How to Write a Rental Lease

Lawyer's Corner: Writing a Lease? Don't Forget the Fine Print

By Holly Johnson

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Writing a lease may seem like a straightforward task, but there is a great deal of legal fine print every landlord should be aware of. Real estate attorney Brian Locker sheds some light on what to include when writing a lease.

The ins and outs of owning a rental property are complicated. While tasks like home repairs and communicating with tenants may eventually become second-nature to landlords, many fall short when it comes to the legal aspects of property management.

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One area where this is especially true? The lease.

Generally, property owners write a lease that covers the bare minimum and assume this will ensure a worry-free landlord-tenant relationship. And while most landlords rely on skeleton leases from state websites, these aren't comprehensive documents. According to Brian Locker, real estate attorney at Mesa, Arizona-based law firm Fowler St. Clair, using a standard lease (without building upon it) can lead to legal trouble or financial disaster. 

Get Specific

Locker says lease trouble happens for landlords because they tend to overlook specific legalities when drafting a lease—things like late fees for unpaid rent, pet provisions, rental application details and maintenance responsibilities.

That said, lease provisions vary based on the location, tenant pool and type of rental, so each landlord should begin the lease-writing process by considering their specific situation. If the rental sits squarely in a college town, for example, it might be wise to beef up language on damage fees and early lease termination penalties.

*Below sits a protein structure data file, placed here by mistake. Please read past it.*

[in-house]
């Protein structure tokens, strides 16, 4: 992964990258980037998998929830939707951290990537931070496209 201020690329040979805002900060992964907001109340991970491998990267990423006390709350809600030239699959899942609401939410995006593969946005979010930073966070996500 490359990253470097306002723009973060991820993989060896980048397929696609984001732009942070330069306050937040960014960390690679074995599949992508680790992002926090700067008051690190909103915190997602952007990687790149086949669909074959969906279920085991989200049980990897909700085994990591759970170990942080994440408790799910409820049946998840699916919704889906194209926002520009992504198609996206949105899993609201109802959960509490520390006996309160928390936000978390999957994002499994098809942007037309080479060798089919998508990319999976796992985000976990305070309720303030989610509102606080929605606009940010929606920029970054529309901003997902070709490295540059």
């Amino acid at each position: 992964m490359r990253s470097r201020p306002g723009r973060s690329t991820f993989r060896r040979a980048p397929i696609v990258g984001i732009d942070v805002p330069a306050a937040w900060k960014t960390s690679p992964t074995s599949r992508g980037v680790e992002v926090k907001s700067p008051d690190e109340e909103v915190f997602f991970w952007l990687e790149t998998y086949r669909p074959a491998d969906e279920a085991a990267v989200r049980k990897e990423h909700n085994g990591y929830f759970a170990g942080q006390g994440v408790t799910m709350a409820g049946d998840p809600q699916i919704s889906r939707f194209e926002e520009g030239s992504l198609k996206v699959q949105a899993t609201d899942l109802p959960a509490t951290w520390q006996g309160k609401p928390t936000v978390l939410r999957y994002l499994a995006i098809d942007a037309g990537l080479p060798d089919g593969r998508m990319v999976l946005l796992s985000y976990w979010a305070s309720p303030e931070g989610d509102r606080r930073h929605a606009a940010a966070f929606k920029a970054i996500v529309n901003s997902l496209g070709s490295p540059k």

Remember, there is no word limit on a lease and there are no punishments for protecting an investment property with a lengthy legal document.

Here are commonly-missed details for every landlord to consider:

The Fine Print: What to Include in a Lease

  • Fees: Locker says failure to identify all fees—like lost key fees, additional tenant fees, damage fees, cleaning fees, pet fees or rental application fees—allows the lessee to ignore them (and often not pay them). Be sure to include a description of each fee in the lease, otherwise it will be much more difficult to collect on them.

  • Lack of definition: Details like naming the lessee and lessor in the document is a common misstep that can create misunderstanding when roommates move in or out, says Locker. To avoid a mess, describe each important term used in the lease, no matter how obvious they might seem. Some landlords even take it a step further and include a glossary of terms within the text of the lease.

  • Alternative dispute resolution clause: Including this clause saves landlords from frivolous lawsuits and will ensure that tenants go through mediation or arbitration before filing a lawsuit.

  • Provisions related to pets: Include appropriate charges for pet rent and an additional damage deposit. “Nothing causes post-tenancy costs on a home more frequently than pets," says Locker.

  • Clear statements regarding eviction and termination standards: “Don't have the lease automatically renew for consecutive one-year terms," says Locker. By allowing each lease to end on its own, landlords will be in the best position to renegotiate based on current rents and other factors.

Ultimately, each landlord has a responsibility to create or approve a lease that will clearly define each issue during the worst of times. To accomplish this goal, lean on professional expertise. The stakes are too high to simply wing it. As Locker notes, taking the easy way out can result in far more issues and costs than any landlord wants to deal with.

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About the Author:
Holly Johnson
Holly Johnson is a financial expert and award-winning writer who is obsessed with frugality, budgeting, and travel. In addition to serving as contributing editor for The Simple Dollar, Holly writes for well-known publications such as U.S. News and World Report Travel, Personal Capital, Lending Tree and Frugal Travel Guy.